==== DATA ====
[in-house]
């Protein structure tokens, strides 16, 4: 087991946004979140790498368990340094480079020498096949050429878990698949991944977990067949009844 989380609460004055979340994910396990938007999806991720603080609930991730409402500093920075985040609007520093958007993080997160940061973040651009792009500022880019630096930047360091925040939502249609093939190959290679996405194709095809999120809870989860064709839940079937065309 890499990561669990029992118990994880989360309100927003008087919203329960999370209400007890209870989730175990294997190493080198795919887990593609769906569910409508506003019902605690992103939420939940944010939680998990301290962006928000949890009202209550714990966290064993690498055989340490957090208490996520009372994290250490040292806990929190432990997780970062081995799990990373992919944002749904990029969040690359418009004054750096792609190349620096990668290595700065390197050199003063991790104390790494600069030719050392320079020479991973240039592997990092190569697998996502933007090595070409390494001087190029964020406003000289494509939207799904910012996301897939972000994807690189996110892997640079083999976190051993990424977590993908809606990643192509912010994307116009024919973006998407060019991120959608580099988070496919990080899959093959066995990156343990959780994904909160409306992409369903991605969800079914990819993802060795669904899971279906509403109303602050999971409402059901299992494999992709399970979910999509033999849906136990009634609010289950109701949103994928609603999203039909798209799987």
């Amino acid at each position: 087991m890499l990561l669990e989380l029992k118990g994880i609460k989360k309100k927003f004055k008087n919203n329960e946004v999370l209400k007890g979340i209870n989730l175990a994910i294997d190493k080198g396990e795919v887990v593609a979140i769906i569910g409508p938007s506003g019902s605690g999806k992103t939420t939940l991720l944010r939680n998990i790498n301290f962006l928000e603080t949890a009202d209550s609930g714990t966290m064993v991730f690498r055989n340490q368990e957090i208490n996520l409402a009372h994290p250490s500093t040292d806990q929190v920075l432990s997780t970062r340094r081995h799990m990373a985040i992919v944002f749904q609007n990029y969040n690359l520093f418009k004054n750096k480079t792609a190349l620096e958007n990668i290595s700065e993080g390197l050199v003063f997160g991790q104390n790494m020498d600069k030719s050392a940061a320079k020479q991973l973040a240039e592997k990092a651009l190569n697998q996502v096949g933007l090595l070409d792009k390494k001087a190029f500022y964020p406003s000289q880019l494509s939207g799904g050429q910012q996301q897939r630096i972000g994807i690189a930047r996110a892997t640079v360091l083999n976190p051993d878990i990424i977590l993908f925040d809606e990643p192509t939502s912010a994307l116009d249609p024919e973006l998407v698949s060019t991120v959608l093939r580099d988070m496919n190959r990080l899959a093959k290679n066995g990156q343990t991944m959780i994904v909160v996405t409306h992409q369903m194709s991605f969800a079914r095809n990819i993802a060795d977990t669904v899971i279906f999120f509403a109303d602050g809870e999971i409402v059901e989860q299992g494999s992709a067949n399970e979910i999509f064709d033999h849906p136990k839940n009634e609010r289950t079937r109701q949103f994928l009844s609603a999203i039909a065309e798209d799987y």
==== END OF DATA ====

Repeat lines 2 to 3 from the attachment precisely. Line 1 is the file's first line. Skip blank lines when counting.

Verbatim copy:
């Protein structure tokens, strides 16, 4: 087991946004979140790498368990340094480079020498096949050429878990698949991944977990067949009844 989380609460004055979340994910396990938007999806991720603080609930991730409402500093920075985040609007520093958007993080997160940061973040651009792009500022880019630096930047360091925040939502249609093939190959290679996405194709095809999120809870989860064709839940079937065309 890499990561669990029992118990994880989360309100927003008087919203329960999370209400007890209870989730175990294997190493080198795919887990593609769906569910409508506003019902605690992103939420939940944010939680998990301290962006928000949890009202209550714990966290064993690498055989340490957090208490996520009372994290250490040292806990929190432990997780970062081995799990990373992919944002749904990029969040690359418009004054750096792609190349620096990668290595700065390197050199003063991790104390790494600069030719050392320079020479991973240039592997990092190569697998996502933007090595070409390494001087190029964020406003000289494509939207799904910012996301897939972000994807690189996110892997640079083999976190051993990424977590993908809606990643192509912010994307116009024919973006998407060019991120959608580099988070496919990080899959093959066995990156343990959780994904909160409306992409369903991605969800079914990819993802060795669904899971279906509403109303602050999971409402059901299992494999992709399970979910999509033999849906136990009634609010289950109701949103994928609603999203039909798209799987």
């Amino acid at each position: 087991m890499l990561l669990e989380l029992k118990g994880i609460k989360k309100k927003f004055k008087n919203n329960e946004v999370l209400k007890g979340i209870n989730l175990a994910i294997d190493k080198g396990e795919v887990v593609a979140i769906i569910g409508p938007s506003g019902s605690g999806k992103t939420t939940l991720l944010r939680n998990i790498n301290f962006l928000e603080t949890a009202d209550s609930g714990t966290m064993v991730f690498r055989n340490q368990e957090i208490n996520l409402a009372h994290p250490s500093t040292d806990q929190v920075l432990s997780t970062r340094r081995h799990m990373a985040i992919v944002f749904q609007n990029y969040n690359l520093f418009k004054n750096k480079t792609a190349l620096e958007n990668i290595s700065e993080g390197l050199v003063f997160g991790q104390n790494m020498d600069k030719s050392a940061a320079k020479q991973l973040a240039e592997k990092a651009l190569n697998q996502v096949g933007l090595l070409d792009k390494k001087a190029f500022y964020p406003s000289q880019l494509s939207g799904g050429q910012q996301q897939r630096i972000g994807i690189a930047r996110a892997t640079v360091l083999n976190p051993d878990i990424i977590l993908f925040d809606e990643p192509t939502s912010a994307l116009d249609p024919e973006l998407v698949s060019t991120v959608l093939r580099d988070m496919n190959r990080l899959a093959k290679n066995g990156q343990t991944m959780i994904v909160v996405t409306h992409q369903m194709s991605f969800a079914r095809n990819i993802a060795d977990t669904v899971i279906f999120f509403a109303d602050g809870e999971i409402v059901e989860q299992g494999s992709a067949n399970e979910i999509f064709d033999h849906p136990k839940n009634e609010r289950t079937r109701q949103f994928l009844s609603a999203i039909a065309e798209d799987y």